• Tailor your wording to your audience - natural and relaxed for consumer mailings, more purposeful for business mailshots.
  • Match your tone to your company's image and your industry.
  • Avoid jargon or technical terms, unless you are writing to a technical audience.

Offer plausible trade-offs

  • 'Buy three, get one free' is attractive. Buyers can see you are trading off price against volume.
  • A trial offer of your product or service is powerful.

Exploit third-party material that backs up your claims

  • Testimonials will always boost your success rate, especially a copy of an original letter.
  • Reprints of press cuttings give credibility.
  • Quote reputable and credible scientific studies that support your points.

Spell out the terms of your guarantee

  • This is especially important if you are targeting new customers.

12 ways to maximise response

  • Write a straightforward headline, featuring your main benefit, to start the reader off on the right track.
  • You have only seconds to make an impact. Get to the point immediately and avoid waffle in your opening sentence.
  • Explain your offer. Make sure the big benefits are in the first paragraph.
  • Show how your product solves the customer's problem.
  • Be clear. Be simple. Be convincing.
  • Use short words, short sentences and short paragraphs.
  • Focus on the reader and the reader's needs. When you are writing, talk to the reader directly, as 'you'.
  • Use the tried and tested attention-getting words - award-winning, bargain, big, bright, easy, first, free, improved, love, money, new, now, offer, safe, save, want, and, above all, you.
  • Avoid sounding self-important in the hope of sounding serious.
  • By ending a paragraph with a question, or ending a page in mid-sentence, you can tap into the cliffhanger effect and attract readers to read on.
  • Check through what you have written. Then ask someone who does not know your product or service to check through it again.
  • Read everything out loud. If it sounds strange or forced, it is - and you need to modify it.

4. The letter

The first few words are crucial

  • You have less than two seconds to convince the reader it is worth reading.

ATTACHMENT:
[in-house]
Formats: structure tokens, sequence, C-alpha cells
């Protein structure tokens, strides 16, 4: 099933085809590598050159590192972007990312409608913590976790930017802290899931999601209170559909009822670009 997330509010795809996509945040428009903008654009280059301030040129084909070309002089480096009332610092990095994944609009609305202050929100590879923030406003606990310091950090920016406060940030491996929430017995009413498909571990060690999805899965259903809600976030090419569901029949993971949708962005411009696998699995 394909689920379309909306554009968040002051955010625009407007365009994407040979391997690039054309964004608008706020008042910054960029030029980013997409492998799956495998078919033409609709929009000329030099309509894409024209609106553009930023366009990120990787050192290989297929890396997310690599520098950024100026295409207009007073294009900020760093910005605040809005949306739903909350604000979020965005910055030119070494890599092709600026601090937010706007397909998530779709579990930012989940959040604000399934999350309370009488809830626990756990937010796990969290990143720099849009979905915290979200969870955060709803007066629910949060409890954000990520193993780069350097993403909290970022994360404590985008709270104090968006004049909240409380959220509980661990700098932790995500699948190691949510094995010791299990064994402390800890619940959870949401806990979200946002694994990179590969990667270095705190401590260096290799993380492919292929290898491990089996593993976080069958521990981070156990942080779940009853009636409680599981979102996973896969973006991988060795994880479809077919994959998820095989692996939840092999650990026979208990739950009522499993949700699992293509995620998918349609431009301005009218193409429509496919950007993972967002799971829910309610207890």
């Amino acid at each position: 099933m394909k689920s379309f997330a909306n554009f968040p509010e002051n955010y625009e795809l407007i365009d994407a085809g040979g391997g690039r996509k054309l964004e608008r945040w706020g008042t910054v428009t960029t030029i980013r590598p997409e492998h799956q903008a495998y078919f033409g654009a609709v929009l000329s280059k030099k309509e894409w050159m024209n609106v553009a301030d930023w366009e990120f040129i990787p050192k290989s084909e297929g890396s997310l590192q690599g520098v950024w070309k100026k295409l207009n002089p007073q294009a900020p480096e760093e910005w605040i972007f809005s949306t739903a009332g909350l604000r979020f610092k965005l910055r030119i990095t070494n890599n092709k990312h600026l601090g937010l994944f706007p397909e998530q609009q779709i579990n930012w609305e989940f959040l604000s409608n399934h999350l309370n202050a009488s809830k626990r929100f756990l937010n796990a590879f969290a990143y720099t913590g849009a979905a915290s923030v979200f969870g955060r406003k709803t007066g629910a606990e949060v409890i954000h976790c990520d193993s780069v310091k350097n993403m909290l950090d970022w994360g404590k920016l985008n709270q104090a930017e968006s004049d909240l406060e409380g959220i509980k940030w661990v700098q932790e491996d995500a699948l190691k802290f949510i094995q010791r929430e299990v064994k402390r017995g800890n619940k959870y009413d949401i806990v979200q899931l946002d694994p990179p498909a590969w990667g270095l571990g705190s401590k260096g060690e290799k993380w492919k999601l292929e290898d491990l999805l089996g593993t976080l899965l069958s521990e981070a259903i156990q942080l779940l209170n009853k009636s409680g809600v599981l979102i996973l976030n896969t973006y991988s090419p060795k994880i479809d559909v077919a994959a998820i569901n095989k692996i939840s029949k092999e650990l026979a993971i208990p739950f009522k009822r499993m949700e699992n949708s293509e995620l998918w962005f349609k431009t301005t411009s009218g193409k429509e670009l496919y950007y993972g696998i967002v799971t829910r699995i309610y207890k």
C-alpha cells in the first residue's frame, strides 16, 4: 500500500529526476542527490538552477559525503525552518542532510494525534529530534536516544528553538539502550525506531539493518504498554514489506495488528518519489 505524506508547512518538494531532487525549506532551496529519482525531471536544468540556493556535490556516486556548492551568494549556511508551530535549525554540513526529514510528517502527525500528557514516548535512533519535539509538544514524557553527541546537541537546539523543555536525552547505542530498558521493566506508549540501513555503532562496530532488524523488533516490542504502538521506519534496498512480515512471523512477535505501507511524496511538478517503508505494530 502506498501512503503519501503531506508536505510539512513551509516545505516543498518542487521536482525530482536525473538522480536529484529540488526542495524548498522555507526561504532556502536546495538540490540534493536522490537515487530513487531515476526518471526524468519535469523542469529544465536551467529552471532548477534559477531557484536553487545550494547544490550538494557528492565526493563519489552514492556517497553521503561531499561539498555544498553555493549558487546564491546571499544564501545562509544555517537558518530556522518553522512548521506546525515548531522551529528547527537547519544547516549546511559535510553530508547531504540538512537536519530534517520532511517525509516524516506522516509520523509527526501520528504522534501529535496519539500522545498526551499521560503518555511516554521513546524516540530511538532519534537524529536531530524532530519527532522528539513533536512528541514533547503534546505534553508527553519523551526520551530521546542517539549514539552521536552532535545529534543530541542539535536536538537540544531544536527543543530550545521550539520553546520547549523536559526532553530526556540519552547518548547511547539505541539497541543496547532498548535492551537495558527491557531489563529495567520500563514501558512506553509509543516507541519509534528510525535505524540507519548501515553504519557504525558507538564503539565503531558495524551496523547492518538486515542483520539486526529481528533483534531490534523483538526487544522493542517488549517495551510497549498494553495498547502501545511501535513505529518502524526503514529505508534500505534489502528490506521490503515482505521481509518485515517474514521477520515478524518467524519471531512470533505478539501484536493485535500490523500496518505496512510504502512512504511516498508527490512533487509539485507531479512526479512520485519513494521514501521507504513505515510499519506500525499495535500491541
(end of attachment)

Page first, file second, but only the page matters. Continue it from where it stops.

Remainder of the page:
• You should usually include a highly focused, relevant, attention-grabbing headline.
  • In the first paragraph, describe the benefits.
  • The bulk of the letter should explain and amplify your offer.

Make the letter as long as it needs to be to say what you need to say

  • It is a marketing maxim that long copy outpulls short, as long as it is relevant. Research and response levels both show that even the busiest people will read on, if they get a whiff of a worthwhile benefit.

Use the formats that are successful for other people's direct mail

  • Formatting devices - italics, bold, underlining, indenting and subheadings - can break up slabs of text. But beware of making your letter look messy.
  • The letter should look like a letter, rather than a piece of print.
  • Letters should be signed, preferably by hand - this can double responses.

Finish on a call to action

  • The letter itself, the leaflet and the order form should each end with an exhortation to act: 'To do this, do this now.'
  • Make it clear to the reader what you want them to do.

The PS is vital

  • Restate your main point and call to action. Your PS will often be your most-read sentence.

When you have finished, proofread everything you have written

  • Spelling mistakes and glaring errors of grammar will distract from your message.

5. Making the pack work

Make the writing and design work together

  • A multi-piece mail pack should be planned as a whole, with one theme. This includes factors like the phrasing of the order form.

Personalise wherever possible, by using the recipient's name

  • Apart from the letter and envelope, you may be able to pre-print names on reply cards and order forms.

Including several enclosures can increase your response rate

  • Enclosures must be relevant and attractive. High quality enclosures are more likely to be kept and could be acted on at a later date.